Your Cringing Response To Nails On A Blackboard Now Has A Name


Katy Evans


Katy Evans

Managing Editor

Katy is Managing Editor at IFLScience where she oversees editorial content from News articles to Features, and even occasionally writes some.

Managing Editor

Gahhhh, just looking at it makes me cringe. racorn/Shutterstock

You know that feeling you get when you hear fingernails scratch across a blackboard? OK, nobody has actually done that in about 20 years. How about a knife scraping on a plate, or even polystyrene squeaking as it moves? That automatic cringe response now has a name: “Grima”.

It turns out, the Spanish had a word for it all along, and psychologists are suggesting it should be considered its own distinct emotion.


Dr Inge Schweiger Gallo, a researcher at the Complutense University of Madrid, was inspired by her own personal experience of grima to lead the study on what it means to other people and how they react to it. “For as far as I can remember, I’ve had problems touching foam rubber,” she told New Scientist. “Whenever I have to use it, for example, in packages, I try to ask somebody else to touch it for me.”

Their results, published in the journal Frontiers in Psychology, revealed that it's a distinct emotion, separate from disgust, and that humans can override it, meaning it is not a reflexive reaction but an emotional response. Also, interestingly, though grima is a widely used word to explain this feeling in Spain, there is no equivalent in the English language.

They began the study by asking Spanish speakers to describe what grima means and how it feels to them. The words mostly used were “unpleasant”, “shivering”, “repulsion” and, expectedly, “sounds” and “touch”. They were then asked to compare how grima felt compared to the feeling of disgust. The majority rated grima as more unpleasant.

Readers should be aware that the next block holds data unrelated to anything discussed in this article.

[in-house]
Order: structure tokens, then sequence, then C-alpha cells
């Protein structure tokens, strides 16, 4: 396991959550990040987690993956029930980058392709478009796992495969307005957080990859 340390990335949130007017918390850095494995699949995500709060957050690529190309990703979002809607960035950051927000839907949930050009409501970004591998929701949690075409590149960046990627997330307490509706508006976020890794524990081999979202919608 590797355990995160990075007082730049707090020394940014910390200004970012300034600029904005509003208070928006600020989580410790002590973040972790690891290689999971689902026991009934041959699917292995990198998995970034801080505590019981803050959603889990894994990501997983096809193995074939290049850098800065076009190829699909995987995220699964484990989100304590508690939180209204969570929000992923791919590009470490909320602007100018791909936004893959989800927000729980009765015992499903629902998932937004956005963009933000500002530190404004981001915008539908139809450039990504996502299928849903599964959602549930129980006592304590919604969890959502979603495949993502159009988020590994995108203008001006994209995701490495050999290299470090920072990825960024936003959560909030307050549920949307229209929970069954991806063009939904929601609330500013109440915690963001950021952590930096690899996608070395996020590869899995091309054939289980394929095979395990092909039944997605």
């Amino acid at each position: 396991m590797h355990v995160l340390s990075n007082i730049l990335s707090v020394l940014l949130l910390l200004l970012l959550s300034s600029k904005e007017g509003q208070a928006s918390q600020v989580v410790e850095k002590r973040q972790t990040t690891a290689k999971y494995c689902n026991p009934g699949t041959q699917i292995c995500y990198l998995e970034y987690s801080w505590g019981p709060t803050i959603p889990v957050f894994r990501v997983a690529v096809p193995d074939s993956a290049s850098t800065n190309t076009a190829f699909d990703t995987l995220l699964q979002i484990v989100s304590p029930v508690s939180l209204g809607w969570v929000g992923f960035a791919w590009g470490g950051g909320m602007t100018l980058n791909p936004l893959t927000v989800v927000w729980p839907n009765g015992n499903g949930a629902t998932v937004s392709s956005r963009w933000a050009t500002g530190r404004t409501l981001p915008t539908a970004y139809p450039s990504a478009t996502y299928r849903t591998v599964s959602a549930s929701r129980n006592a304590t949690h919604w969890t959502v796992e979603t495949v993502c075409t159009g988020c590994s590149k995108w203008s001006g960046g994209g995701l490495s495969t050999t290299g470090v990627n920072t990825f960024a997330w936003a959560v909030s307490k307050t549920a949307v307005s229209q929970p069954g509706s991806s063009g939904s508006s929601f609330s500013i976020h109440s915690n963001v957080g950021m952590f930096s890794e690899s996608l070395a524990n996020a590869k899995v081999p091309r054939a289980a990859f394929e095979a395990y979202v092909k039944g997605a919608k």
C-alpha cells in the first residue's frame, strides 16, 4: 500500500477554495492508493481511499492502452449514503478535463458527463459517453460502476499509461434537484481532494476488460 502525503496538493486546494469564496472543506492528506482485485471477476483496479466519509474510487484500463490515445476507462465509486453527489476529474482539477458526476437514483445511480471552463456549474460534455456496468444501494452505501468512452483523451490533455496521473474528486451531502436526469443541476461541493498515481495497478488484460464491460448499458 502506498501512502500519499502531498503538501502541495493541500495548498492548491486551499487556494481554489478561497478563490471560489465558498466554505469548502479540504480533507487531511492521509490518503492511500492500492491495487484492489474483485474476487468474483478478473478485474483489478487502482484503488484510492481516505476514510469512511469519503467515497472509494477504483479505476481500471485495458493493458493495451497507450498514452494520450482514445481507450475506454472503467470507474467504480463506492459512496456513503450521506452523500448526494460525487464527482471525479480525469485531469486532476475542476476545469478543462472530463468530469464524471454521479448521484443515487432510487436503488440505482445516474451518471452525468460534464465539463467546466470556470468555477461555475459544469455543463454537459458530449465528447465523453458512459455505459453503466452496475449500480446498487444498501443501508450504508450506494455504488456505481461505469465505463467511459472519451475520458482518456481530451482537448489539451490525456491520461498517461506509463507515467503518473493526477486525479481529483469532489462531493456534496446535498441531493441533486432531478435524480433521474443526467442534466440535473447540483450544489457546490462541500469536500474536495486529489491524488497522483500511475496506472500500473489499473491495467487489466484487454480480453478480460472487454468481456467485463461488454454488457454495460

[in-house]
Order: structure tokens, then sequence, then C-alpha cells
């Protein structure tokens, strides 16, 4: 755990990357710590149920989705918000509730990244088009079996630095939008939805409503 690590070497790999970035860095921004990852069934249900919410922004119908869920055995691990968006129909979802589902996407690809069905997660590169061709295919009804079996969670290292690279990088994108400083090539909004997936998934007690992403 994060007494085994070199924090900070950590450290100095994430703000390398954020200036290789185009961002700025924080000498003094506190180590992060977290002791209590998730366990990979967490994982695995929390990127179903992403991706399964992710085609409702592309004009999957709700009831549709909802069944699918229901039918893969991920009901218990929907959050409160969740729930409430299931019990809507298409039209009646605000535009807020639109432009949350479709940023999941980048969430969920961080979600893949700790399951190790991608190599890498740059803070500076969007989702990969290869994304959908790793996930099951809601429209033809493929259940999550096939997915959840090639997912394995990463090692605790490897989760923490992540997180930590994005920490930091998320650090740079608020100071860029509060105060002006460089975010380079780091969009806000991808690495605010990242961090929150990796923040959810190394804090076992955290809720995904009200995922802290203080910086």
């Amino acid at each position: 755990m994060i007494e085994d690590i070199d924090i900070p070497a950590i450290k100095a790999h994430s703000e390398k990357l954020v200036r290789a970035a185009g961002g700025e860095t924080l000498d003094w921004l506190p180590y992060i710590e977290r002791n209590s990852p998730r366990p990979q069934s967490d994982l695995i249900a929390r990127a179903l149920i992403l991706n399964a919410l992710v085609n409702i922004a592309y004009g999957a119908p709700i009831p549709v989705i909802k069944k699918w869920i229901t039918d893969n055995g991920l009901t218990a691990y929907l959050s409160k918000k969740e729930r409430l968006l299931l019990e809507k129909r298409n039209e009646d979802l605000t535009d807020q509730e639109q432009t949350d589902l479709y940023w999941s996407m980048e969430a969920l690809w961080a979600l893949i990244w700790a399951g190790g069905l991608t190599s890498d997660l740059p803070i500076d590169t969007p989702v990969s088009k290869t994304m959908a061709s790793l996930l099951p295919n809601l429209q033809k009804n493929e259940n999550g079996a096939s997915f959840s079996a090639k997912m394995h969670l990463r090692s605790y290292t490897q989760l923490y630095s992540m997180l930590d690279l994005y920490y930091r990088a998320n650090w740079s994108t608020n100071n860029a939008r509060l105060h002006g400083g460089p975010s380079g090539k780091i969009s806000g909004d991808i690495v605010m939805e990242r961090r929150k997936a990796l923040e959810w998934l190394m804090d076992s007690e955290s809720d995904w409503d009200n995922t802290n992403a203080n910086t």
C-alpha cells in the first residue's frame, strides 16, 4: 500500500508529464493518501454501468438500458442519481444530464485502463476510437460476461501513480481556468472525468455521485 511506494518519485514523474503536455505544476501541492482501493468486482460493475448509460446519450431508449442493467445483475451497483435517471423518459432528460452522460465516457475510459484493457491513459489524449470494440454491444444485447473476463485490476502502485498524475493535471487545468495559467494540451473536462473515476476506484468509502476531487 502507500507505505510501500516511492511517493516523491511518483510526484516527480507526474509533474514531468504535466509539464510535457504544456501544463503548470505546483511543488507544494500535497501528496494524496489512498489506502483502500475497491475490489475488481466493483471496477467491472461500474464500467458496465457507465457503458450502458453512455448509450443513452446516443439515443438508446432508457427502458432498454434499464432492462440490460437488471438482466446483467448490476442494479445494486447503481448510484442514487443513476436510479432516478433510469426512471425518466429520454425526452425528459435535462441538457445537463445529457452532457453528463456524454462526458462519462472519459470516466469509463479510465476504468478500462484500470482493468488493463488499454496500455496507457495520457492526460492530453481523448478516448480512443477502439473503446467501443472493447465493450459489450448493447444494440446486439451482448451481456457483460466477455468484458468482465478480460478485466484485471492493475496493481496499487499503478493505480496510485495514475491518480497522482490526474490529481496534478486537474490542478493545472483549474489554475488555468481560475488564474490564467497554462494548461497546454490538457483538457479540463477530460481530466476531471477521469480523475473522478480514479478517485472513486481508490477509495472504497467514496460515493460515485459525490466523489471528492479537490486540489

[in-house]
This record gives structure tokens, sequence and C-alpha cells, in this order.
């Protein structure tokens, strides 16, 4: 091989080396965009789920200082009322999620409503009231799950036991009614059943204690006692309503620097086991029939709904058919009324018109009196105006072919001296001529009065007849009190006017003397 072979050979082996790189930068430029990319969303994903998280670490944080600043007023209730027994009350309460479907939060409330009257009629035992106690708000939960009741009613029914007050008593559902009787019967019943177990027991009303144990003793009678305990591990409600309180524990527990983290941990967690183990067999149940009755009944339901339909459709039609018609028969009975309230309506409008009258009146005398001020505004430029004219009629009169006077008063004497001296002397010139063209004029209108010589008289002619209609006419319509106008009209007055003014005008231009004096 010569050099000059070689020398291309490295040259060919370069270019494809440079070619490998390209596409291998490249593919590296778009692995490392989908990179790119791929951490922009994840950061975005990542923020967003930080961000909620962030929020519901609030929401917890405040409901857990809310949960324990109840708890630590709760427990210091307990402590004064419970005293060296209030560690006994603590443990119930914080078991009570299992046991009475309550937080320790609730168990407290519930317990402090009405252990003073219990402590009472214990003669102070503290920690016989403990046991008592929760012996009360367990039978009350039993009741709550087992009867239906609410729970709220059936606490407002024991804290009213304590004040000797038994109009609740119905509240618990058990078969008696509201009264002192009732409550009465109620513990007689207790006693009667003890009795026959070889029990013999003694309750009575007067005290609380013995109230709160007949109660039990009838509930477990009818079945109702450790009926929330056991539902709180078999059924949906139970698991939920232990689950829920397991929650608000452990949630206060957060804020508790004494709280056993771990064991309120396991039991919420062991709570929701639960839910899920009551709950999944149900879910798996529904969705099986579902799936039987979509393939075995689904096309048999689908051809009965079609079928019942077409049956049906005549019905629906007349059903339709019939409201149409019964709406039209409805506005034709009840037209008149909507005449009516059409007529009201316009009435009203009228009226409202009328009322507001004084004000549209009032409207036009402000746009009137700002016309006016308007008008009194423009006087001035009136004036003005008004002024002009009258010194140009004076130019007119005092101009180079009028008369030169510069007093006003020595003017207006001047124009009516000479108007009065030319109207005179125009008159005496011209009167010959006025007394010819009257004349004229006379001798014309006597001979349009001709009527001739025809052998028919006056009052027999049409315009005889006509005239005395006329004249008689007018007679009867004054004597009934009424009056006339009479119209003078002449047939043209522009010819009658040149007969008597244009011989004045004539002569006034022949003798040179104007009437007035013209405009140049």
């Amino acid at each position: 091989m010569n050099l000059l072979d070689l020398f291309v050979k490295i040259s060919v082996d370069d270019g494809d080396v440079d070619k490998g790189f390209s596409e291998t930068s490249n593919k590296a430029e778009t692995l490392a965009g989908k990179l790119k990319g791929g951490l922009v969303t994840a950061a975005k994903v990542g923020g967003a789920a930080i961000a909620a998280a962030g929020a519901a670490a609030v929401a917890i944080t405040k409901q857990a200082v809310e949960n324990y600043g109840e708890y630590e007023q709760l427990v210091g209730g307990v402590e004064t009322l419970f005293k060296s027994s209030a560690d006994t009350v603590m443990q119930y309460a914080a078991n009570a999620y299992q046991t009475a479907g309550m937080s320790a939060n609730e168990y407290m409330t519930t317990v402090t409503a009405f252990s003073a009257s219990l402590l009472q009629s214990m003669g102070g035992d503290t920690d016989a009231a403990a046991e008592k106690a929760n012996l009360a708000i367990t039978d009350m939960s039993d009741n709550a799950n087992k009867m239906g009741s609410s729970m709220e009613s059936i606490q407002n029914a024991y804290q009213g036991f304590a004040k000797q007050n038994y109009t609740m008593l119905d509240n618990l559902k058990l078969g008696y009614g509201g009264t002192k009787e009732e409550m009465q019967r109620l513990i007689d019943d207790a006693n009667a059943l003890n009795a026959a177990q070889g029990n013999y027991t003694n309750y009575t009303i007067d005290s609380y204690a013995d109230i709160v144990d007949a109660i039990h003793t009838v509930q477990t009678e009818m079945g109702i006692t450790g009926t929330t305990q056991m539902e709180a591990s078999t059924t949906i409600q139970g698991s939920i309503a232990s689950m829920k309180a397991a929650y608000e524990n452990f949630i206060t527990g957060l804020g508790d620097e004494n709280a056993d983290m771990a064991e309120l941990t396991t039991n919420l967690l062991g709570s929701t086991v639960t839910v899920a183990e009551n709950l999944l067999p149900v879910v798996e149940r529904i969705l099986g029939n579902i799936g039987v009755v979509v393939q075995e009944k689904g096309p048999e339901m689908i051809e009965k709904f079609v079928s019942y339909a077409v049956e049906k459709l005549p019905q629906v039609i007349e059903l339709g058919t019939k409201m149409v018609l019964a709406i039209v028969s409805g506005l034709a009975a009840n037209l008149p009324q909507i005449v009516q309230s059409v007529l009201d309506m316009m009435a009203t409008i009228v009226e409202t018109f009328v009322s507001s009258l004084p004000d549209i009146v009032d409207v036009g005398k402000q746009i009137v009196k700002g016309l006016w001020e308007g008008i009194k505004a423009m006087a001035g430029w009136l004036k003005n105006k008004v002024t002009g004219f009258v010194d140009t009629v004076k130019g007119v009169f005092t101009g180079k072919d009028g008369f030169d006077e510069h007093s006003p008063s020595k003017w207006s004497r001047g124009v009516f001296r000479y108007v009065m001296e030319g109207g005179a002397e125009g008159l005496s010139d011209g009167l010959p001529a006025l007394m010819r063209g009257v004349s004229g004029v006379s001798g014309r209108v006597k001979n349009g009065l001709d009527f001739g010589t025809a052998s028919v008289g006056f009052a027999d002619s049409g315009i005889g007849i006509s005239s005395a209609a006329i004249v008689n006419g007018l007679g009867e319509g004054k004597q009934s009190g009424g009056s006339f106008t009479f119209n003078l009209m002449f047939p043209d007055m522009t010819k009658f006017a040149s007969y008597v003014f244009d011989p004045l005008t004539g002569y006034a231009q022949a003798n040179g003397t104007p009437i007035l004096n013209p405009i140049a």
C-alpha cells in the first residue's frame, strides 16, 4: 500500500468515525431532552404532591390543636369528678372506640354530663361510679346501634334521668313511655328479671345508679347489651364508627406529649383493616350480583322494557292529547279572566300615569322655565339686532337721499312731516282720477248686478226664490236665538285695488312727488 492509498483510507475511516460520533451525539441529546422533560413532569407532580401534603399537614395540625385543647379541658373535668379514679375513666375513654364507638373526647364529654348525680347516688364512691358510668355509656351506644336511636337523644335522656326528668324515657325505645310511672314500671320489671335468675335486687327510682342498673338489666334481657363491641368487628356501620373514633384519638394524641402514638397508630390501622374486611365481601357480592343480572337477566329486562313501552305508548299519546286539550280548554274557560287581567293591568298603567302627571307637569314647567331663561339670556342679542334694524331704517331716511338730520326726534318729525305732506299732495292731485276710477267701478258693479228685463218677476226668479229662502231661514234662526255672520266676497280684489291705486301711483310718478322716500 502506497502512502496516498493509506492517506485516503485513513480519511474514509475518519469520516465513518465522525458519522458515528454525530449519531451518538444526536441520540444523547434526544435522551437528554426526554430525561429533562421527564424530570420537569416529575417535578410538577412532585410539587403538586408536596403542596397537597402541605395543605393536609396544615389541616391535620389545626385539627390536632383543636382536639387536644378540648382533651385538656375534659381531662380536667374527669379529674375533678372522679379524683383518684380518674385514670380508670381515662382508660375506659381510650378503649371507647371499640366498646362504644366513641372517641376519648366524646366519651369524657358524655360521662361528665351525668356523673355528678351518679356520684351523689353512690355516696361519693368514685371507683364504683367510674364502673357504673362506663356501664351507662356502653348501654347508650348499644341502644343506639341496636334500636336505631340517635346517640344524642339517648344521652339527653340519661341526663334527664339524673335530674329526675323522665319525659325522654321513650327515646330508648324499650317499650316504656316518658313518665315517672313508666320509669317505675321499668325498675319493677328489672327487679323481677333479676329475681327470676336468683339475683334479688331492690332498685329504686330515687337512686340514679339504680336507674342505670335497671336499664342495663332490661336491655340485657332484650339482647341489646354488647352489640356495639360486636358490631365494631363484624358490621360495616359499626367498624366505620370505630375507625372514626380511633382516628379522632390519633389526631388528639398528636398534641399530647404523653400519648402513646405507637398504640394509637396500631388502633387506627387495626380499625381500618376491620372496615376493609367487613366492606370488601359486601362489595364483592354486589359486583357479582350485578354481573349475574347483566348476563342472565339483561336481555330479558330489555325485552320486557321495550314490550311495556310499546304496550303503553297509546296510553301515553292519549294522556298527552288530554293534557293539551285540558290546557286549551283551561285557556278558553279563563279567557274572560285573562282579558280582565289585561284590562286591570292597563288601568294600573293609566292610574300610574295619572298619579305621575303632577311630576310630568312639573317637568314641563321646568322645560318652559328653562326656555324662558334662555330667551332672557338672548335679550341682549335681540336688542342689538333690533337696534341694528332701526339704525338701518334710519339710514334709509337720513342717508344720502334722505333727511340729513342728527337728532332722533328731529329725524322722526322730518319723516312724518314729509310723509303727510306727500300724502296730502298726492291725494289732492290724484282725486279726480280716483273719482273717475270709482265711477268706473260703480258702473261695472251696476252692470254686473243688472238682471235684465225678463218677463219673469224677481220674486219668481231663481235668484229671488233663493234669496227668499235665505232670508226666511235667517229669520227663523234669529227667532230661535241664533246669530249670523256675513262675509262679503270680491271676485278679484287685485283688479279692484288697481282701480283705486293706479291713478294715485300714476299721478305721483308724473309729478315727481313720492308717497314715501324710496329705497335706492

The researchers then turned to English and German-speaking volunteers, who don’t have a word for this feeling in either language. Instead, the researchers played noises that are known to elicit the feeling and measured the participants’ heart rates. They found that people’s heart rate dropped slightly, then rose quickly before becoming normal again after about 6 seconds.  


When they played sounds that had been identified as “disgusting”, the participants’ heart rates showed a different pattern of dropping much more sharply before returning to normal.

content-1488540301-shutterstock-55923579Although grima is mostly associated with certain sounds, it can also be triggered by the feel of certain materials such as polystyrene, cork, velvet, or sponges. photographyfirm/Shutterstock

The researchers hypothesized that the grima feeling was an emotional response, not a reflexive reaction, in that it could be suppressed if the participant chose to. To test this, they instructed just the Spanish-speaking group to try and actively ignore the feeling when they played them “grima” and “disgusting” sounds. These participants rated the grima sounds as less unpleasant than before, but there was no change in their response to the disgust sounds.  

The researchers concluded that although “grima” is a similar response to disgust, it should be considered its own distinct emotion because it triggers a different physiological response and can be suppressed by choice.


  • tag
  • emotional response,

  • Disgust,

  • Grima,

  • cringe,

  • refex reaction